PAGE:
Saltmarsh Sparrow. Photo: Frank Lehman/Audubon Photography Awards
Saltmarsh Sparrow. Photo: Frank Lehman/Audubon Photography Awards


New York's "Canary on the Coastline" Sings a Warning for Long Island

Fragile Saltmarsh Sparrow populations are the driving force behind a new focus on coastal resilience.

The Saltmarsh Sparrow's population has significantly declined in many regions; an estimated 80% of the population has disappeared in the last 15 years. 

This "canary on the coastline" shines a spotlight on the growing need to restore high marsh habitat to protect birds and people from increased flooding and more frequent storms. Its rapidly declining populations tell us that we are losing essential ground.


In the densely-populated Long Island/NYC region, coastal habitats for wildlife are being squeezed by rising seas on one side and development (homes, seawalls, roadways, and other hard structures) on the other.

As a result, Saltmarsh Sparrow nests are failing at astonishing rates. 

Saltmarsh Sparrow nests are built atop clumps of cordgrasses within areas of high marsh. This species is well adapted to survive small flooding events (eggs can survive short periods of inundation and older chicks can often climb to safety to clumps of grass above their nests), but sea level rise is causing more frequent and intense flooding, resulting in failed nests.

The decline of this species is in direct correlation to the decline of salt marshes across western Long Island. In the last century, these salt marshes have suffered losses of over 75% between 1900 and 1970 and continue to decline at rates of 0.5 to 3% per year  (Hartig et al. 2002). This puts local communities and homes at risk as well.


To mitigate the effects of rising water on Long Island's marshes and local communities, Audubon New York and partners are focusing on new projects to improve coastal resiliency.

Since much of the New York coastline has been developed, the current potential for marshes to "migrate," or naturally shift and transition in reaction to sea level rise, is limited. To protect undeveloped coastal areas and facilitate marsh migration, we must take advantage of buyouts and coastal retreat planning efforts, restore essential habitats, and focus on providing a matrix of low, high, and upland marsh zones so salt marshes can do what they naturally do best--migrate and adapt.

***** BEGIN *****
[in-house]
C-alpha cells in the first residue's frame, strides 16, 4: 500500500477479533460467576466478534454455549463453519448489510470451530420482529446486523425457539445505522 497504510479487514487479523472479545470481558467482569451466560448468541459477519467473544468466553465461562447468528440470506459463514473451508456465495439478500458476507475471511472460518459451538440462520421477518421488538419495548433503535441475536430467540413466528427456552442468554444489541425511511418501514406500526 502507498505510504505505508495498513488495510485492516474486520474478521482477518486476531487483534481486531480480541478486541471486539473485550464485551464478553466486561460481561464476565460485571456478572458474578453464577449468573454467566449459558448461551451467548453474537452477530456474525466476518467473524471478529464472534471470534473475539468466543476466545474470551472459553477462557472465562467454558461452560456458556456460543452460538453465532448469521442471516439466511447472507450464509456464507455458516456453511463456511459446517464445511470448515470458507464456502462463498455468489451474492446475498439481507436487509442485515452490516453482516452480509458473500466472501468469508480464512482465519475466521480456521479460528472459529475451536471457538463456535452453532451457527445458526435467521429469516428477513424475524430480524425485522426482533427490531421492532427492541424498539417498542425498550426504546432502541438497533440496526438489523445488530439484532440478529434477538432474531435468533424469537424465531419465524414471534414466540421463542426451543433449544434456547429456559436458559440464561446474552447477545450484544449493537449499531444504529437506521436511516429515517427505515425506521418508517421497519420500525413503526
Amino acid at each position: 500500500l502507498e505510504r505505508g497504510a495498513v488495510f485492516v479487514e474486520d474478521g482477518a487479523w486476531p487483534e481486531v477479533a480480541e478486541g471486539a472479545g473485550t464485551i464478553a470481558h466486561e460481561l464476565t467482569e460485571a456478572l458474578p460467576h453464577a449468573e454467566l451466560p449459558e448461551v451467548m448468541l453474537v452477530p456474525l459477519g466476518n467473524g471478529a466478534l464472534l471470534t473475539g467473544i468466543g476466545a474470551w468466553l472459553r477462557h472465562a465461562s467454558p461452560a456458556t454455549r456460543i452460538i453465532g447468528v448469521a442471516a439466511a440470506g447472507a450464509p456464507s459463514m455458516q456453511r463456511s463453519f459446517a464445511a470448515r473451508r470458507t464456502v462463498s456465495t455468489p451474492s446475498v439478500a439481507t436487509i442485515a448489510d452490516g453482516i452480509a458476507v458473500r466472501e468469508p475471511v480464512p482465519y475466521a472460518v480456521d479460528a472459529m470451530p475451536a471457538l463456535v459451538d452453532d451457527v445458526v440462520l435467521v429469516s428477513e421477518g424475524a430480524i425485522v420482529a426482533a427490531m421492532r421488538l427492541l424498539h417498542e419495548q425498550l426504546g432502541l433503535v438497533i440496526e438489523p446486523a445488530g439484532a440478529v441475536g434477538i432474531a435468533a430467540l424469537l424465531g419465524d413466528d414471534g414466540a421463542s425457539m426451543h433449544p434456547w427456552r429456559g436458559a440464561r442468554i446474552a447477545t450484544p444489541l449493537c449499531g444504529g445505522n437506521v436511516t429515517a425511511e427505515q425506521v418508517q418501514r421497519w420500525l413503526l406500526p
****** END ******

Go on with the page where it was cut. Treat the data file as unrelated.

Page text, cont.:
New York has the 4th highest abundance of breeding Saltmarsh Sparrows in the Northeast. Actions that benefit this bird will result in healthier marshes, which in turn will protect local communities. 

Click here to learn more about our salt marsh projects currently underway!


The majority of Saltmarsh Sparrows breeding in New York are found on Long Island (5000 individuals est.) (Wiest et al., 2016). Additional nesting sites in the NYC area include Sawmill Creek (Staten Island), Idlewild (Queens), and Four Sparrow Marsh (Brooklyn) (Ruskin et al., 2017).

Recent sightings in NY, according to eBird, place this species at:
Cupsogue Beach County Park, Suffolk County
Crab Meadow Beach, Suffolk County
Pelham Bay Park, Bronx
Plum Beach, Kings County
Randall's Island, Manhattan


  • Only the male birds sing. Their song is complex, but very quiet, with a wheezy or whispered quality.
  • Their eggs are greenish white to pale blue-green, heavily dotted with reddish-brown. They often have two broods per year.
  • The young leave the nest about 8-11 days after hatching, but may remain with female for another 2-3 weeks. 

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